• Elizabeth Beare says:

    Thanks for this informative account of what’s going on economically and hence socially in the communist paradise of the PRC. Demography is clearly going to have it say, as it always does, and an aging population with a low birthrate is going to mean … well, it can have many outcomes, most of them bad. There will be some winners but a lot of losers in whatever equation eventuates. It will be instructive to keep tabs on the extent to which China loses some of its ‘soft’ power in the international political scene, as well as noting what looks like an ongoing decline in China’s contribution to world supply chains. However, it’s still a big country and we can’t be sure yet of any effects of the decline (if it doesn’t halt).

    Who is going to tumble first, China or the West? I suspect China, because socialism really is a drain on just about everything, and people work always to achieve their own aims and serve their own interests. There’s more hope of doing that in the West than under socialism. Maybe China will fragment before the West does. But with Islam on the rise we can’t be too sanguine about anything.
    And with that meander through inconclusiveness I have had my say.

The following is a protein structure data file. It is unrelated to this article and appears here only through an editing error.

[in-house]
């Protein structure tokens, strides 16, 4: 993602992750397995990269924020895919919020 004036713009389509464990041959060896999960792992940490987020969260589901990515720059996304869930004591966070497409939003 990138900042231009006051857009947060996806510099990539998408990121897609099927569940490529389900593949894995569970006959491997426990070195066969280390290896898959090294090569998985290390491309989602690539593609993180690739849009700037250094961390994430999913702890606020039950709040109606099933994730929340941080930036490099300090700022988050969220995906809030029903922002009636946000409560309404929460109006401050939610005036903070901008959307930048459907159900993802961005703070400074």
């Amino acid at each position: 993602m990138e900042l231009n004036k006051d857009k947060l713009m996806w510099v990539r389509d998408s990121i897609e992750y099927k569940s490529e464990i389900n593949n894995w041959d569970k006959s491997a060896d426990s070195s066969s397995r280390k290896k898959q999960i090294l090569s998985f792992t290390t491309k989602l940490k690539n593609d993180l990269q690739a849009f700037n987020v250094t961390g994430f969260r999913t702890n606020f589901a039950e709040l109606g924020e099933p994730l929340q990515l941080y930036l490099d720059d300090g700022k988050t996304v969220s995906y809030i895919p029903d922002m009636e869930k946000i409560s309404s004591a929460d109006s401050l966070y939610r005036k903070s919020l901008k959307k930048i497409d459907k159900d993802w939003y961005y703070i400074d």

I will leave it to the more knowledgeable to continue their prospectives. 🙂

  • Sindri says:

    I doubt Xi is a “committed marxist-leninist”. Like any dictator, he’ll publicly push any nonsense line that keeps him in power, including, God help us, his own “thought”. The real danger of Xi is a very familiar one. He abolished term limits and dismantled the tentative steps China had taken towards collective leadership. He is resorting to militarism and ultra-nationalism to shore up support and crush opposition. He’s likely to start a war over Taiwan, a successful, independent democratic nation of 26 million who do not want to be part of China.
    He has also put a million of his own fellow-citizens in concentration camps. No-one should be in any doubt about what he would be willing to do to a conquered people.

    • Libertarian says:

      He could be the puppet leader, backed by faceless men.

      • lenton1 says:

        With more people in The Commonwealth with more closely aligned values to ours, why on earth we have anything to do with such an unstable, unrelated, high-risk country such as China beggars belief. Of course we know the answer: because it is easy, supposedly. Lazy economics of putting one’s eggs in one big basket, rather than spreading it across a range of smaller, albeit more compatible (culturally) nations. Simplification yes, but you get the idea. The cost/benefit is not as we would be lead to believe by those with vested interests, which brings to mind ….